Prepare Ye for Service

Prepare ye for service, put on the Gospel Armor

Author: C. Austin Miles
Tune: [Prepare ye for service, put on the Gospel Armor]
Published in 1 hymnal

Audio files: MIDI

Representative Text

1 Prepare ye for service, put on the Gospel Armor,
Prepare ye for service, attend your Lord’s command;
Advance to the conflict, nor fear evil forces,
By faith ye shall conquer and possess the land.

Then prepare ye for service, ready and willing
Quickly to answer when Jesus calls;
Then prepare ye for service, his work pursuing,
Rest will be sweet when the twilight falls.

2 Prepare ye for service by daily pray’r and praising,
Prepare ye for service by kneeling at his feet;
In cheerful submission and deep consecration,
Let self be rejected, for his use made meet. [Refrain]

3 Prepare ye for service, be ready at his bidding,
Prepare ye for service, delay not at his calls;
Each day struggle onward, his work gladly doing,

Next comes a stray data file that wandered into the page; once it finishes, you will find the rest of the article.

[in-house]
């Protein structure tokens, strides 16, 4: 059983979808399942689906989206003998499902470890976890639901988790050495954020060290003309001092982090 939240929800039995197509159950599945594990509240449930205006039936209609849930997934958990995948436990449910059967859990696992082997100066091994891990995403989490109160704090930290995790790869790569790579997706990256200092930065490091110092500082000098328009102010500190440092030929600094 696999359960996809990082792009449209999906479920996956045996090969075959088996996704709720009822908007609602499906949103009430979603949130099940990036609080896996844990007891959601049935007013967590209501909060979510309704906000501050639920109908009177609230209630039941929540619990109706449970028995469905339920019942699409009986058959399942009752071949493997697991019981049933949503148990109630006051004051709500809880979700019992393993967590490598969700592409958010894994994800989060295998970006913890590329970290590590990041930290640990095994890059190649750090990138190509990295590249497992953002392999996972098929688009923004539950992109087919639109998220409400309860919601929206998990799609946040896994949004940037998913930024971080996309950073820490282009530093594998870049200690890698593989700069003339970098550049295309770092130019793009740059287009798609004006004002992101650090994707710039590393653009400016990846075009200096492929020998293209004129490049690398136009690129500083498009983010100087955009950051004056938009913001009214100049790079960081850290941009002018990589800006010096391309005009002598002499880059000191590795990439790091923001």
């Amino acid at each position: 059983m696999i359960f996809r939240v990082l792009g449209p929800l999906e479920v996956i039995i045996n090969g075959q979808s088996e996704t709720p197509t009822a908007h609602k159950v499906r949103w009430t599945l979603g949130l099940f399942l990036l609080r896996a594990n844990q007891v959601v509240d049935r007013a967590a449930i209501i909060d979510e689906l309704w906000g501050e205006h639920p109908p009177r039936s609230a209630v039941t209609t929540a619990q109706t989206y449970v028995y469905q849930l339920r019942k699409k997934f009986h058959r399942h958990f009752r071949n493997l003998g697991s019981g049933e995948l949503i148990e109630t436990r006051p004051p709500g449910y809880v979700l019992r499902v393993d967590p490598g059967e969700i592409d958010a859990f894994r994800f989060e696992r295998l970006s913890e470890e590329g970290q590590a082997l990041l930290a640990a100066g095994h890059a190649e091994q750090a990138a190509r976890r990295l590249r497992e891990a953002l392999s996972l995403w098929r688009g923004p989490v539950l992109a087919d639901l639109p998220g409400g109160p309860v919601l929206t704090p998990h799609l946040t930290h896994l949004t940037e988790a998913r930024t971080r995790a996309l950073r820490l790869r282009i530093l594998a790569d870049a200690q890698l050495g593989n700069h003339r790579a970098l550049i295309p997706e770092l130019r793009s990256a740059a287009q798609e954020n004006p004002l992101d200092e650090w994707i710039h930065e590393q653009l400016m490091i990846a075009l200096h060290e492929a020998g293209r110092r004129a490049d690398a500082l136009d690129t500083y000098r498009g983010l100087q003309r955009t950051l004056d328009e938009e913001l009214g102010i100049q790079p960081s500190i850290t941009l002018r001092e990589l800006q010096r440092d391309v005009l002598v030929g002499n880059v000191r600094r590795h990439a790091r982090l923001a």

And rest will be sweeter when the twilight falls. [Refrain]

Source: The Service of Praise #131

Author: C. Austin Miles

Charles Austin Miles USA 1868-1946. Born at Lakehurst, NJ, he attended the Philadelphia College of Pharmacy and the University of PA. He became a pharmacist. He married Bertha H Haagen, and they had two sons: Charles and Russell. In 1892 he abandoned his pharmacy career and began writing gospel songs. At first he furnished compositions to the Hall-Mack Publishing Company, but soon became editor and manager, where he worked for 37 years. He felt he was serving God better in the gospel song writing business, than as a pharmacist. He published the following song books: “New songs of the gospel” (1900), “The service of praise” (1900), “The voice of praise” (1904), “The tribute of song” (1904), “New songs of the gospel… Go to person page >

Text Information

First Line: Prepare ye for service, put on the Gospel Armor
Title: Prepare Ye for Service
Author: C. Austin Miles
Refrain First Line: Then prepare ye for service, ready and willing
Publication Date: 1900
Copyright: This text in in the public domain in the United States because it was published before 1923.


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The Service of Praise #131

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